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Month 00, 2009

NLRB Finds a NLRA Violation in Asking Employees to Refrain From Discussing Internal Investigations

On July 30, 2012, the National Labor Relations Board (the “Board”) ruled that a hospital’s blanket policy forbidding employees from discussing ongoing investigations violated Section 8(a)(1) of the National Labor Relations Act (the “NLRA”).  In Banner Health System, 358 N.L.R.B. No. 93 (July 30, 2012), the Board found that a blanket policy requiring confidentiality that was not tied to the specific investigation was too broad to satisfy a legitimate business interest in protecting the investigation.

Banner Health System had implemented an “Interview of Complainant Form” for human resource employees to use when interviewing employees during an internal investigation. In part, the Form required that the interviewees be told that they may not discuss the ongoing internal investigation. Banner argued that such a policy was necessary to guard the integrity of the investigation. The Administrative Law Judge who first heard the case agreed, finding that conversations between employees regarding the investigations had the potential to contaminate the investigations.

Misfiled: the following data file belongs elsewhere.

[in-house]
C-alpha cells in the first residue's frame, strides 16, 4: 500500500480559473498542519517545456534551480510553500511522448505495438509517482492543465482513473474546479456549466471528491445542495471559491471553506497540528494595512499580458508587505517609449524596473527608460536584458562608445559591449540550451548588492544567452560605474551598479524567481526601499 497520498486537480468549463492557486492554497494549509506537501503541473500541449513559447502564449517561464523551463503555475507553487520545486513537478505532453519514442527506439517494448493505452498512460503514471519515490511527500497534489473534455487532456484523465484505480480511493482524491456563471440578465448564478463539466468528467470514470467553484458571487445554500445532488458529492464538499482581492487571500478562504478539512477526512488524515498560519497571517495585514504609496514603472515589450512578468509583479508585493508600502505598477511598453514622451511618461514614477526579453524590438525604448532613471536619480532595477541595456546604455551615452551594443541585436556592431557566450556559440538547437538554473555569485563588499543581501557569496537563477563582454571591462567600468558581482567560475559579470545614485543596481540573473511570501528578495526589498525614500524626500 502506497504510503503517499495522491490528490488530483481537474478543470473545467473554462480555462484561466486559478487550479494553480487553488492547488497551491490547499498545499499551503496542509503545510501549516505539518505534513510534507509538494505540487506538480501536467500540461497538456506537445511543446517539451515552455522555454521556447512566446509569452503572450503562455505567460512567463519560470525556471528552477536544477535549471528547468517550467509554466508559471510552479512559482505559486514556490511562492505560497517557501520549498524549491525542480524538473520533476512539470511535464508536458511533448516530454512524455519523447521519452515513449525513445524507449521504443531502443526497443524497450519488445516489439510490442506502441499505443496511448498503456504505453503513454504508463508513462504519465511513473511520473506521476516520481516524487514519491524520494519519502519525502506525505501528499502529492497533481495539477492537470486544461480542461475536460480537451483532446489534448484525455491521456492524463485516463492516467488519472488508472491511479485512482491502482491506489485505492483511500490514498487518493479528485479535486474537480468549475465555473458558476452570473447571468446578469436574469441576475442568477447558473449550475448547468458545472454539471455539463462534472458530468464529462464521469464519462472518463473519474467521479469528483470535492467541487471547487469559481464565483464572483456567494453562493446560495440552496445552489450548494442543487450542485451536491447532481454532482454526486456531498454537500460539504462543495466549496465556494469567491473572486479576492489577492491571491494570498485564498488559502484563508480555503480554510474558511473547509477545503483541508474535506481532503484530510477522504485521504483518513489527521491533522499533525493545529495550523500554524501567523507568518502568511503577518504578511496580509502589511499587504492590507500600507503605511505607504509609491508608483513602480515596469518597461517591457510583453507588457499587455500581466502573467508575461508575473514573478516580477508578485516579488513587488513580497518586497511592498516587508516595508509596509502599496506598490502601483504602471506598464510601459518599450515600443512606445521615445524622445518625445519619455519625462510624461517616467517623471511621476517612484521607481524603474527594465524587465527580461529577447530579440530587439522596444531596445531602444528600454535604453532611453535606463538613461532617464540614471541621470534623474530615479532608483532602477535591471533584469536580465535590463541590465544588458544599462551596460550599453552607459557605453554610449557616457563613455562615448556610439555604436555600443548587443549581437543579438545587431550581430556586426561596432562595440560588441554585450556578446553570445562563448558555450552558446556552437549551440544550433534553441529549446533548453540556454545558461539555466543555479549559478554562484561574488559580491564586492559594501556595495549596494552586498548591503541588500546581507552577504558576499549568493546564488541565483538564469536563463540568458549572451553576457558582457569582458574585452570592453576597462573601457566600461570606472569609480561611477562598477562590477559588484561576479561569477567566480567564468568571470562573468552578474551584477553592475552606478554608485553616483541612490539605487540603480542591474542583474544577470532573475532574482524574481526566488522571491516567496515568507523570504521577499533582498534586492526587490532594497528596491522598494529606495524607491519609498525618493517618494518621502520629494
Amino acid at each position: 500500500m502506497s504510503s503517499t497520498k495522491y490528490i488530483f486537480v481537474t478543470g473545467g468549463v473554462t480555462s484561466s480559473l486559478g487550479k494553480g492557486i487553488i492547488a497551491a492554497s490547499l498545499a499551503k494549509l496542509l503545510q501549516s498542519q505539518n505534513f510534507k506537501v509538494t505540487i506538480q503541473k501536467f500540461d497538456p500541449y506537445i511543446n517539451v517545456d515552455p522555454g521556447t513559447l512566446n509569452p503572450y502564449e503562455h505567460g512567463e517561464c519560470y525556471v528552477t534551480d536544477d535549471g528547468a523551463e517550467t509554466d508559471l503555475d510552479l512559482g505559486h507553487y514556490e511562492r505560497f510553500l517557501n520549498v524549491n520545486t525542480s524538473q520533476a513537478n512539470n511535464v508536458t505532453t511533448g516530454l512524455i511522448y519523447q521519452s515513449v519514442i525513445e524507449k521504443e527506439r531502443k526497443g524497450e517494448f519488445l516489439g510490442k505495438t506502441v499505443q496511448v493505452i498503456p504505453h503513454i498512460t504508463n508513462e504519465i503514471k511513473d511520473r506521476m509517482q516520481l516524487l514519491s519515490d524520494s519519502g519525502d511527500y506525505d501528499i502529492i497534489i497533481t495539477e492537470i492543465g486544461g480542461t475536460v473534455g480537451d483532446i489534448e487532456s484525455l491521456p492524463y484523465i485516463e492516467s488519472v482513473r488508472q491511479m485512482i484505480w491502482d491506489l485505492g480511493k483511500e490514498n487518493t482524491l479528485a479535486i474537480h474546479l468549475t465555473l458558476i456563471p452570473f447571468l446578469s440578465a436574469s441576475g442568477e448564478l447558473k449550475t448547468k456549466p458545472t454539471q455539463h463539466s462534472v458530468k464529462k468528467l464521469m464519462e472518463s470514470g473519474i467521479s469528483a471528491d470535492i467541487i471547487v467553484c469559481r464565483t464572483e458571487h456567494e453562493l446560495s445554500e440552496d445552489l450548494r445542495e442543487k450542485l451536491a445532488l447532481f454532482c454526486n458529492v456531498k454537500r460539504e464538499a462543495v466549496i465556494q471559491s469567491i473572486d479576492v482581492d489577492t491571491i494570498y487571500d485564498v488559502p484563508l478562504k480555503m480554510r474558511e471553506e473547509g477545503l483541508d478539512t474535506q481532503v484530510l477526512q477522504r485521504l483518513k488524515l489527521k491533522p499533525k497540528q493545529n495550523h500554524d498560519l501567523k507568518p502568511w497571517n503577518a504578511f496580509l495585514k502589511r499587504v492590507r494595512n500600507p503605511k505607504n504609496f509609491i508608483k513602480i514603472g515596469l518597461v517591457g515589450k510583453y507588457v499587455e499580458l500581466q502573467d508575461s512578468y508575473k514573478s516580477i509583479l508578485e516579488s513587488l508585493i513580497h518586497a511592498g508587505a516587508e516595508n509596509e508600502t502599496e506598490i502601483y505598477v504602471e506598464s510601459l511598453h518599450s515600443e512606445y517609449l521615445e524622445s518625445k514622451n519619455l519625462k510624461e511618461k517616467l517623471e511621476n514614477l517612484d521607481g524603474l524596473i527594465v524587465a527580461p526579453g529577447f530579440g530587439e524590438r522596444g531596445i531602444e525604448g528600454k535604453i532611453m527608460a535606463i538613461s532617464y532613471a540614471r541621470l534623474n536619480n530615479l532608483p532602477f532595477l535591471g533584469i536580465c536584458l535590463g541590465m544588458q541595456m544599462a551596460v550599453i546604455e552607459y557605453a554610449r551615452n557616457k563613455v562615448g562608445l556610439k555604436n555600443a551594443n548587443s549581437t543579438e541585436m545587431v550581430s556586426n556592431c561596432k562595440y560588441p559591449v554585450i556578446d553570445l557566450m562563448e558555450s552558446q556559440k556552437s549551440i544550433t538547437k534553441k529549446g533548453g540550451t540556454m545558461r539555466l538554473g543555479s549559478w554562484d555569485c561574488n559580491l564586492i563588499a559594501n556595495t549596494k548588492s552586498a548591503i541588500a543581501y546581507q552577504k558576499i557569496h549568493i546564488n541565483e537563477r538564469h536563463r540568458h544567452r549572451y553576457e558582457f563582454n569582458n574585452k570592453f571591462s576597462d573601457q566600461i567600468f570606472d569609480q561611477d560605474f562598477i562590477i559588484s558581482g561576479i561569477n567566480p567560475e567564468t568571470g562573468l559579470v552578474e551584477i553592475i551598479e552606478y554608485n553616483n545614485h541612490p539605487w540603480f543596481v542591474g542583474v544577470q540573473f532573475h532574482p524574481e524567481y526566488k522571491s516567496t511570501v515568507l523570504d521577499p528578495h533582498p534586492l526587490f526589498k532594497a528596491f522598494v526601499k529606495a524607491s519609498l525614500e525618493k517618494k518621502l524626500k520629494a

The Board, however, found that such a broad policy had the potential to coerce employees from exercising their Section 7 rights to engage in concerted activity, and thus violated Section 8(a)(1) of the NLRA.  According to the Board, a policy prohibiting employees from discussing internal investigations would have to be more narrowly tailored to justify any legitimate business interest in protecting the integrity of the investigation. The employer would have to assess investigations on an individual basis to see whether the specific investigation requires that employees refrain from discussing the investigation.

The Board set out a number of factors which employers can use to justify a confidentiality policy, including: the need for witness protection; the danger of destruction of evidence; the danger of fabricated testimony; and the need to prevent a cover up.  If employers can demonstrate that these factors were present in a given investigation, they can justify requiring confidentiality in that investigation.

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In light of the Board’s Banner Health decision, both unionized and non-unionized employers should consider reviewing and revising their internal investigation procedures to avoid blanket confidentiality policies.

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